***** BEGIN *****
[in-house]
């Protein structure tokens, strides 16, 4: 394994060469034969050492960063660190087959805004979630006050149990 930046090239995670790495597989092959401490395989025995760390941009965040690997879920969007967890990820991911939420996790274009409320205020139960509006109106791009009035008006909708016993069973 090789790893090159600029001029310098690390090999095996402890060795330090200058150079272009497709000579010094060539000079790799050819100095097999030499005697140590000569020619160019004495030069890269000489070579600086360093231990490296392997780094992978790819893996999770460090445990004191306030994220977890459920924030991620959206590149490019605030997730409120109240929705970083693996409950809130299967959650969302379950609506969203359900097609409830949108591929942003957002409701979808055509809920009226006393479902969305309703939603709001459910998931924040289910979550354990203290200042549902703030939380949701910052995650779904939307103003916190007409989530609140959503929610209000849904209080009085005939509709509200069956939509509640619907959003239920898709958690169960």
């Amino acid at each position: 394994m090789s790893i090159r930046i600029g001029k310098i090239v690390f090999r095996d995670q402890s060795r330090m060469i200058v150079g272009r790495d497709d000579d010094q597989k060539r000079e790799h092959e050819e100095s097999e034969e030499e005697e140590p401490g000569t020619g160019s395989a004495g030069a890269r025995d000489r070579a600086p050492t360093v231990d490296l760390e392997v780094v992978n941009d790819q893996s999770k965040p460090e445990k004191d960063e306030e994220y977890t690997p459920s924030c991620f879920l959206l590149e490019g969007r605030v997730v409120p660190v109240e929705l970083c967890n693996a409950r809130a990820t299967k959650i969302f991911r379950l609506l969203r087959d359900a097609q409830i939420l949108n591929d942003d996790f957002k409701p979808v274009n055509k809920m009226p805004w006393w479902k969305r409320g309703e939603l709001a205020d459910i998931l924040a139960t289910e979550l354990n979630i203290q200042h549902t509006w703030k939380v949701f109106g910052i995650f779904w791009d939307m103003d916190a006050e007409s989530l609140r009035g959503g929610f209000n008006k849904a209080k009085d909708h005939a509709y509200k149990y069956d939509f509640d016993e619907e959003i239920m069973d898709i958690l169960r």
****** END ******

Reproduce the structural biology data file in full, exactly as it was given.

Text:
[in-house]
């Protein structure tokens, strides 16, 4: 394994060469034969050492960063660190087959805004979630006050149990 930046090239995670790495597989092959401490395989025995760390941009965040690997879920969007967890990820991911939420996790274009409320205020139960509006109106791009009035008006909708016993069973 090789790893090159600029001029310098690390090999095996402890060795330090200058150079272009497709000579010094060539000079790799050819100095097999030499005697140590000569020619160019004495030069890269000489070579600086360093231990490296392997780094992978790819893996999770460090445990004191306030994220977890459920924030991620959206590149490019605030997730409120109240929705970083693996409950809130299967959650969302379950609506969203359900097609409830949108591929942003957002409701979808055509809920009226006393479902969305309703939603709001459910998931924040289910979550354990203290200042549902703030939380949701910052995650779904939307103003916190007409989530609140959503929610209000849904209080009085005939509709509200069956939509509640619907959003239920898709958690169960």
């Amino acid at each position: 394994m090789s790893i090159r930046i600029g001029k310098i090239v690390f090999r095996d995670q402890s060795r330090m060469i200058v150079g272009r790495d497709d000579d010094q597989k060539r000079e790799h092959e050819e100095s097999e034969e030499e005697e140590p401490g000569t020619g160019s395989a004495g030069a890269r025995d000489r070579a600086p050492t360093v231990d490296l760390e392997v780094v992978n941009d790819q893996s999770k965040p460090e445990k004191d960063e306030e994220y977890t690997p459920s924030c991620f879920l959206l590149e490019g969007r605030v997730v409120p660190v109240e929705l970083c967890n693996a409950r809130a990820t299967k959650i969302f991911r379950l609506l969203r087959d359900a097609q409830i939420l949108n591929d942003d996790f957002k409701p979808v274009n055509k809920m009226p805004w006393w479902k969305r409320g309703e939603l709001a205020d459910i998931l924040a139960t289910e979550l354990n979630i203290q200042h549902t509006w703030k939380v949701f109106g910052i995650f779904w791009d939307m103003d916190a006050e007409s989530l609140r009035g959503g929610f209000n008006k849904a209080k009085d909708h005939a509709y509200k149990y069956d939509f509640d016993e619907e959003i239920m069973d898709i958690l169960r």